September 23, 2014

Dutchman fought to keep amputated leg, made a lamp

Filed under: Science,Weird by Orangemaster @ 7:00 am

Needing an amputation, Leo Bonten wanted to keep his right leg after the operation because he wanted to make a lamp out of it, claiming it would help him deal with his loss. Ethical clinician Erwin Kompanje and pathologist Frank van de Goot have a discussion about it with Bonten in attendance (see video).

The hospital said ‘no’ to Bonten keeping his right leg, but the law actually has nothing to say about it, only what to do with corpses. Kompanje was surprised at the hospital’s answer, which was entirely baseless. “Your body is your property, unless you give it away,” he explains. The ethical clinician compares it to leaving the hair from your haircut on the floor at the salon: you give permission to have it sweeped up by leaving it there, while you could ask for it and bring it with you.

Van de Goot, who prepared the leg for amputation, says social safety issues must be taken into account like hygiene and infection, which Bonten agrees with as well, although not an issue in his case. Van de Goot agrees with Kompanje that Bonten could keep his leg. He tells of people keeping their baby teeth in a box or gallstones they have had removed, so why not a leg.

However, Bonten was told that he could only get his amputated leg back after it had been buried to follow the letter of the law, which was costly never mind a bit ridiculous. Bonten refused and was initially refused the amputation by the hospital. It was eventually sorted out, but Bonten had to fight for a right he already had to keep his own leg and make the lamp he wanted. “The hospital didn’t have a leg to stand on,” says Bonten jokingly.

The big unanswered question is, what constitutes a corpse, because this kind a situation could very well happen again and the law apparently has no clear answer.

(In Dutch)


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November 14, 2012

The Netherlands’ reputation as a tax haven is alive and well

Filed under: General by Orangemaster @ 11:20 am

Last year, The Guardian wrote a column on how the Netherlands is a tax haven for multinationals. In fact, if you Google ‘Netherlands’ and words like ‘tax avoidance’ or ‘tax haven’, you’ll see how gladly the country enables companies like Amazon, Google and Starbucks.

Back in 2002 Portugal got pissed when they calculated the insane amount of money they were losing to the Netherlands, while Dutch telly pointed out that “empty shell corporations pump 8,000 billion euro through the Netherlands”.

It’s bad enough the country’s 16.5 million residents have to deal with explaining themselves when it comes to prostitution and drugs, what we could do without is having to explain why our government wants to be the whore and pusher of corporations. Grab a hot beverage and read The central role of Dutch financing companies in tax avoidance strategies.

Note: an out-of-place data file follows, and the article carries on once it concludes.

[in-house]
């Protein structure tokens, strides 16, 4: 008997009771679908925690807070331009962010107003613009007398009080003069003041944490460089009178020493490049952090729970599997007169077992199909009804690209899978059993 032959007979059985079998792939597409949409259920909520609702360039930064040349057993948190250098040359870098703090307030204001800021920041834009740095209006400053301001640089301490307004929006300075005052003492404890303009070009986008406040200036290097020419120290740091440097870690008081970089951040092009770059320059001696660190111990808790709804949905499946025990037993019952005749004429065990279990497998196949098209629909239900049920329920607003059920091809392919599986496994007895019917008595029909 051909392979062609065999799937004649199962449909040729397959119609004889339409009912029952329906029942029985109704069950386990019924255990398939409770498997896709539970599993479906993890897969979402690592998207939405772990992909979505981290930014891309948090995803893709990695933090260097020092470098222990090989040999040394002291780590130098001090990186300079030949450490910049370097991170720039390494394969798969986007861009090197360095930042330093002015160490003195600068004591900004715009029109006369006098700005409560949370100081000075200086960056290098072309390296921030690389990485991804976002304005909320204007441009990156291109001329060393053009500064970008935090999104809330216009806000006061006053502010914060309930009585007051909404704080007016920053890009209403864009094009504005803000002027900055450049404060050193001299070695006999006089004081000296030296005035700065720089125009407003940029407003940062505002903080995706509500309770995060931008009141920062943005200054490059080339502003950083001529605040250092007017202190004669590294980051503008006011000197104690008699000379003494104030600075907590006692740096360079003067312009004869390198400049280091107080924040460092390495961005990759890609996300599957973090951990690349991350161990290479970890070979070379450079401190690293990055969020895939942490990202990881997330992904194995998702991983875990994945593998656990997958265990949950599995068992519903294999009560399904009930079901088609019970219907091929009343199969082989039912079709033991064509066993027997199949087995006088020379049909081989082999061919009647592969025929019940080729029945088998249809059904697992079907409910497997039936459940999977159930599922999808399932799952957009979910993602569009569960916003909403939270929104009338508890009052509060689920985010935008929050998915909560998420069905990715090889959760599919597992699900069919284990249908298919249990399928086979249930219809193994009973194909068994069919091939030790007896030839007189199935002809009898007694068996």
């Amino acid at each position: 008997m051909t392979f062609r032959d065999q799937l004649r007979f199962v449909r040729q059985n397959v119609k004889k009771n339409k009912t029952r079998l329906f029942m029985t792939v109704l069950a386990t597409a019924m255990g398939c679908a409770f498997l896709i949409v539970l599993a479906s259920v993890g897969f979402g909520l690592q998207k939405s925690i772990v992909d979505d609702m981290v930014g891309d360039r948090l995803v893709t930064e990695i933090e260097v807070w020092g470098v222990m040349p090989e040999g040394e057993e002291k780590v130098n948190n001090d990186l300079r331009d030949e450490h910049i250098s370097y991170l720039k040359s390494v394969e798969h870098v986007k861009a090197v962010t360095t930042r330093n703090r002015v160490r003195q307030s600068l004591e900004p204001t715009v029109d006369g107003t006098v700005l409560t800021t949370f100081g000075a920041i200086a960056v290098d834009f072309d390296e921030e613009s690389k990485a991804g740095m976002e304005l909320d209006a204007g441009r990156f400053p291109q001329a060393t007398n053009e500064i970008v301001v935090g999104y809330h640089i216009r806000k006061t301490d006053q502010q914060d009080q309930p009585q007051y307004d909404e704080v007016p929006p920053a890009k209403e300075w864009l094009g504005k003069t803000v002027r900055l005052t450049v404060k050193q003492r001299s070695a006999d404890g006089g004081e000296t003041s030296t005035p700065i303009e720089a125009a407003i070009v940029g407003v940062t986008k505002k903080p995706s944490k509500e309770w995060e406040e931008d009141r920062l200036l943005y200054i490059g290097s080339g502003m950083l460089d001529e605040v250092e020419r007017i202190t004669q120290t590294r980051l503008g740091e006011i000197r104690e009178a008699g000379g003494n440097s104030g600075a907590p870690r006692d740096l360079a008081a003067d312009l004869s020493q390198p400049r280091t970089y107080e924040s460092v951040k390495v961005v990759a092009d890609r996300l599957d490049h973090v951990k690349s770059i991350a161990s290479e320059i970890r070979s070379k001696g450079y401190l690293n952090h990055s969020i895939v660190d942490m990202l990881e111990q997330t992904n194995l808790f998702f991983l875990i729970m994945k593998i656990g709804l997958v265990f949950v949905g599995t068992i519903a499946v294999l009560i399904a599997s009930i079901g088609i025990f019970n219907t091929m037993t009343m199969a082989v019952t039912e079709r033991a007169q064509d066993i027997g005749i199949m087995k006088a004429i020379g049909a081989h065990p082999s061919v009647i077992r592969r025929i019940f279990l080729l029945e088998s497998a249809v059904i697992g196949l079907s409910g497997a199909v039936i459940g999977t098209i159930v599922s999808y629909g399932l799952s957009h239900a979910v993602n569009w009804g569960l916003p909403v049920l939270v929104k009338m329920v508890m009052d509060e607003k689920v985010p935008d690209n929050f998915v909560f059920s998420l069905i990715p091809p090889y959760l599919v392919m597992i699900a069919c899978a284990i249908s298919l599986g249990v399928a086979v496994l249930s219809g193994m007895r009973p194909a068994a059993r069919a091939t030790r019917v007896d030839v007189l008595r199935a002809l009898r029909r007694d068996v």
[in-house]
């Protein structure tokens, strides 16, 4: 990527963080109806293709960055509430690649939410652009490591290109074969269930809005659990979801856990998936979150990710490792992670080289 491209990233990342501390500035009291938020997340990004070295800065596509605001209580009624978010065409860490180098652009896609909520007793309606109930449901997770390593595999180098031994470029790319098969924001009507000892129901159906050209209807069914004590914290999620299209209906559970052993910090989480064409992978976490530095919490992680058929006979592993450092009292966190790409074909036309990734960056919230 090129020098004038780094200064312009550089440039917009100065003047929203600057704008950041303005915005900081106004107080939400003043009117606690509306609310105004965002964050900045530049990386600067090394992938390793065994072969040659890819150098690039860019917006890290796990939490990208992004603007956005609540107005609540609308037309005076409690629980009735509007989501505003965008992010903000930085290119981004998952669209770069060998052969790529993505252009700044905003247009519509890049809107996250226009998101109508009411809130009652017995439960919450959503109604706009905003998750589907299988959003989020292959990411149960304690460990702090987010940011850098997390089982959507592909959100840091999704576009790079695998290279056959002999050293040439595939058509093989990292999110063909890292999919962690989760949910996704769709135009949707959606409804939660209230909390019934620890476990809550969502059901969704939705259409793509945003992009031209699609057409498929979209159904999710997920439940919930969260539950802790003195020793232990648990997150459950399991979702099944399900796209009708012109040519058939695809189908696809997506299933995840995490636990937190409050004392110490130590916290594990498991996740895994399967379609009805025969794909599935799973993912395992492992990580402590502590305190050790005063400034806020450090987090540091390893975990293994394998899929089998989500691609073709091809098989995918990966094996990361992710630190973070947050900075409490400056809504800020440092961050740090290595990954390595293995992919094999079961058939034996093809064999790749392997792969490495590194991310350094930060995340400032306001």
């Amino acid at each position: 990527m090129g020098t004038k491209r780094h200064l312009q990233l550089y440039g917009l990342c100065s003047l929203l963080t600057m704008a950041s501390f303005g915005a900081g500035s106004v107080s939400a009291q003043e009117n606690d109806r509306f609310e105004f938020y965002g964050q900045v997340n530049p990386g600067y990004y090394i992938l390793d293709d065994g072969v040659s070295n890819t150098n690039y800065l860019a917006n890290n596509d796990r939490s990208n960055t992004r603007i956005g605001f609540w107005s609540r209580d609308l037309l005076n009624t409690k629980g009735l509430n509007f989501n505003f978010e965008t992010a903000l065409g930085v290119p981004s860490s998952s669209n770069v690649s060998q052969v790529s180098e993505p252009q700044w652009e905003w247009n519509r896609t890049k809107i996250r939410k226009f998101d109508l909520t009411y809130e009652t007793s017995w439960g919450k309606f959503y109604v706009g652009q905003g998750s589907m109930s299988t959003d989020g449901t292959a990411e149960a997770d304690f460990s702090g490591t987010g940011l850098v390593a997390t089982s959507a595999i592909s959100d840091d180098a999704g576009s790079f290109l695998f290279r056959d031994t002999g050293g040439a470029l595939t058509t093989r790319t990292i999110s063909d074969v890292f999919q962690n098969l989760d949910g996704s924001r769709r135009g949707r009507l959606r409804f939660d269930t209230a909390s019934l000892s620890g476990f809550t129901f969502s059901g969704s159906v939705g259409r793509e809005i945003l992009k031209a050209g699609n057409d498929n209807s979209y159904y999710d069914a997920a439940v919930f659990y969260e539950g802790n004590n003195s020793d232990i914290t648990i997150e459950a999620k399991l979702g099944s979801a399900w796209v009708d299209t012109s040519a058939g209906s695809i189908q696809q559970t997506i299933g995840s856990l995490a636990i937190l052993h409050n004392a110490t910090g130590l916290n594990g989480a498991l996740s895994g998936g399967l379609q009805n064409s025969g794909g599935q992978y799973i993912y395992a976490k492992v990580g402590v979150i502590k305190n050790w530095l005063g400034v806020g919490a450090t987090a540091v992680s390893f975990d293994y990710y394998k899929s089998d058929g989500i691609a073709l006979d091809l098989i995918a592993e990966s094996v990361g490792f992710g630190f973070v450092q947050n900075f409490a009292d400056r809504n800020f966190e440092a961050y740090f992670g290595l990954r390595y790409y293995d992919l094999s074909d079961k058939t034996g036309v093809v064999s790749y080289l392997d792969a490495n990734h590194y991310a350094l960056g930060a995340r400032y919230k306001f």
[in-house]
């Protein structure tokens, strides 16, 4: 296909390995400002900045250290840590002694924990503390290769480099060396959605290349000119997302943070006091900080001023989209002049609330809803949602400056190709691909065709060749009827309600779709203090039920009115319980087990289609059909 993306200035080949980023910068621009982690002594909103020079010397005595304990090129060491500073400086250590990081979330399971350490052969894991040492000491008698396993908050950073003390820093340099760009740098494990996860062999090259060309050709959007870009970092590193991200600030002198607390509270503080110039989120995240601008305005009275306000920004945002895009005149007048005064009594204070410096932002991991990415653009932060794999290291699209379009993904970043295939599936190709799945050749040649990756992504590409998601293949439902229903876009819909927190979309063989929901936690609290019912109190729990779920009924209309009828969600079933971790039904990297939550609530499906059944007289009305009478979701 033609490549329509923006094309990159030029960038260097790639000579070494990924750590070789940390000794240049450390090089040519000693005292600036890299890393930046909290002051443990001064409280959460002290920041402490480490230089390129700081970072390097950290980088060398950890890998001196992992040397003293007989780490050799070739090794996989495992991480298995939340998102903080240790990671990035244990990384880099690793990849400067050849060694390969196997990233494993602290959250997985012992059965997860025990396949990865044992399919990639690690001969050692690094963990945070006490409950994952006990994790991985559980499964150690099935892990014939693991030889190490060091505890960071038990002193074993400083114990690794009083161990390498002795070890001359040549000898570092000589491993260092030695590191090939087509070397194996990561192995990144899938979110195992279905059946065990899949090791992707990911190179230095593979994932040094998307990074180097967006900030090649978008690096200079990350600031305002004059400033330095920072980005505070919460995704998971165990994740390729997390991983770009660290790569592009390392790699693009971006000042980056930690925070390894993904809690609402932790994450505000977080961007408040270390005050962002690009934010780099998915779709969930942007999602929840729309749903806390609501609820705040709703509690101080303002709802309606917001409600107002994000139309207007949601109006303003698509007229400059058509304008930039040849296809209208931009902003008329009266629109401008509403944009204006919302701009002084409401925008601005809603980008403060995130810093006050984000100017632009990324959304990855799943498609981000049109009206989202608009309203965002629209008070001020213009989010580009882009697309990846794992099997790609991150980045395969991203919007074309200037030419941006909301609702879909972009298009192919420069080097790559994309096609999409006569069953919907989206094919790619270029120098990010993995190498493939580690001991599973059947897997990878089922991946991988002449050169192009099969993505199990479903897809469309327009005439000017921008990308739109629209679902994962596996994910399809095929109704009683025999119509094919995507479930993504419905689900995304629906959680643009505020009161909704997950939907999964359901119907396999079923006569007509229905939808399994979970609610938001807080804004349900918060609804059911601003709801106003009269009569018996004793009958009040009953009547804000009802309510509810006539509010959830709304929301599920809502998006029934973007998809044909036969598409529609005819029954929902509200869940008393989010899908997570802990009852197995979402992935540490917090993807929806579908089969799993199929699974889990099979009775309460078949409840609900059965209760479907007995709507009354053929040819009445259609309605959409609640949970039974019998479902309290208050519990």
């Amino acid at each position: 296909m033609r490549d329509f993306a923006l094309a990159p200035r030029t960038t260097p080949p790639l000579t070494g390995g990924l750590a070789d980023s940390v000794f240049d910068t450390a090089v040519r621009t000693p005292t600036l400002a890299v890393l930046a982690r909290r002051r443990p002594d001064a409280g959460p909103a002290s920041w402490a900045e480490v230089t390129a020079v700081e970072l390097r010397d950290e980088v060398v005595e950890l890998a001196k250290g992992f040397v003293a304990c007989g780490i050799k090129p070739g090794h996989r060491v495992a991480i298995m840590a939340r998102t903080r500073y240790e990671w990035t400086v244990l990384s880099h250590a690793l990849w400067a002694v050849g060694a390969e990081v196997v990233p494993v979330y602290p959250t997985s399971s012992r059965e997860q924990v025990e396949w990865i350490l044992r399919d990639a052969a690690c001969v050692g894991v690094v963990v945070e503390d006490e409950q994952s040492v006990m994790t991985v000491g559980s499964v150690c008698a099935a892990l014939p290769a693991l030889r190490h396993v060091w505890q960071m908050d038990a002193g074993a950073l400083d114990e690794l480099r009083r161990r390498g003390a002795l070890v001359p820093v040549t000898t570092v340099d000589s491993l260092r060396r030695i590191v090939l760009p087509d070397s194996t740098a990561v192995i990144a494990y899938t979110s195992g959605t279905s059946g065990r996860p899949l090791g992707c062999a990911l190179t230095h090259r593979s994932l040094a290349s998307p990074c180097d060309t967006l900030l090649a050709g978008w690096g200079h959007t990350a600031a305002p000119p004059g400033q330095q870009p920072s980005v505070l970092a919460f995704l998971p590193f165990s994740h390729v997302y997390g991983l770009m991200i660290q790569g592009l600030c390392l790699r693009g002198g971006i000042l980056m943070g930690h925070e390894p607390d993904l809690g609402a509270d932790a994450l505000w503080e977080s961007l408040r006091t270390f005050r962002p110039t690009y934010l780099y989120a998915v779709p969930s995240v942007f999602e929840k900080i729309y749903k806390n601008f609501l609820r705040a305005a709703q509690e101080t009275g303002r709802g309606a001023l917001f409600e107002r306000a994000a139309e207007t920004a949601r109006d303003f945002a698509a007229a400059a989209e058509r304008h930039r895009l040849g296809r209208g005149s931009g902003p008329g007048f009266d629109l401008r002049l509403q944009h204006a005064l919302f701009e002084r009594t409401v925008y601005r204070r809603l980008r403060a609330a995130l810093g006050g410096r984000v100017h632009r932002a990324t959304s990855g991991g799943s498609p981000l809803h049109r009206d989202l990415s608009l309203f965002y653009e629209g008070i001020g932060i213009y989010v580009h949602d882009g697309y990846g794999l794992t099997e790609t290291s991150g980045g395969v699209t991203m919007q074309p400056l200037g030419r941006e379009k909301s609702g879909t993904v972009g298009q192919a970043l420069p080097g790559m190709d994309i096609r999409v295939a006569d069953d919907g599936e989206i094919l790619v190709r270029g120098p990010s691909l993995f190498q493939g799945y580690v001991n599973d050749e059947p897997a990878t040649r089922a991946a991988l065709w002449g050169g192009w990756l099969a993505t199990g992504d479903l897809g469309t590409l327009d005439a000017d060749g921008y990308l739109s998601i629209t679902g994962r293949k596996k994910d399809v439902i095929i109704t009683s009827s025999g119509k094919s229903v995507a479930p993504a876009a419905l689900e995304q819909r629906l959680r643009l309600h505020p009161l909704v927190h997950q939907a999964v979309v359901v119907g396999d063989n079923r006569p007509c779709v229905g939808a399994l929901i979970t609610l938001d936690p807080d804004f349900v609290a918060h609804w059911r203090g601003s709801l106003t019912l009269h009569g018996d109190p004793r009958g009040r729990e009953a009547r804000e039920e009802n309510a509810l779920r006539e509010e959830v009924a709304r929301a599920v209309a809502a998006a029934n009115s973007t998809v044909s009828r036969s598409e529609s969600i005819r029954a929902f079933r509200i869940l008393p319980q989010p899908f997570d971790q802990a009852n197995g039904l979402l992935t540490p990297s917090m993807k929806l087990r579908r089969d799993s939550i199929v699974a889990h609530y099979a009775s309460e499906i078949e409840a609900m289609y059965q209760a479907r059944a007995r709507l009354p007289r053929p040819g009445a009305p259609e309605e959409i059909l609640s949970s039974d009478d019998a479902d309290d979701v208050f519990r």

In the Netherlands, complex tax law constructions apparently allow companies to show losses in one or more countries to pay taxes at a lower rate in another. While most of it is probably legal, like many capitalist constructions, it screws billions of people over around the world. And the Netherlands thinks that’s ethically fine for some reason.

If you want more information, this is also a nice read from the Netherlands Comparative Law Association. The conclusion says a lot: “The Netherlands has a long-standing tradition of providing tools to address tax avoidance.”

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February 3, 2012

Dutch tax haven angers Portuguese

Filed under: General by Branko Collin @ 6:21 pm

A 2002 tax agreement between the Netherlands and Portugal has led 18 of the 20 largest Portuguese corporations to move their headquarters to the Netherlands.

This has led to 80% of all Portuguese investments being done in the Netherlands, De Pers reports.

The latest of these movers is Sociedade Francisco Manuel Dos Santos, owner of super market chain Pingo Doce (350 stores). The money drain in a time of crisis has led to calls for a boycott in Portugal.

The Portuguese government is now looking for ways to punish these companies for taking their tax payments elsewhere. De Pers has a tip based on what Brasil does: tax the tax flee-ers extra.

Dutch taxes for corporations are often low, and the Netherlands is the country with the most mutual tax agreements in the world.

The European Union has outlawed corporations that are not active in the country where they are legally located, but for some odd reason, the Dutch tax service sees no reason to check on companies that bring in a lot of money.

In 2009 TV show Zembla reported that these empty shell corporations pump 8,000 billion euro through the Netherlands, ten percent of all trade in the world.

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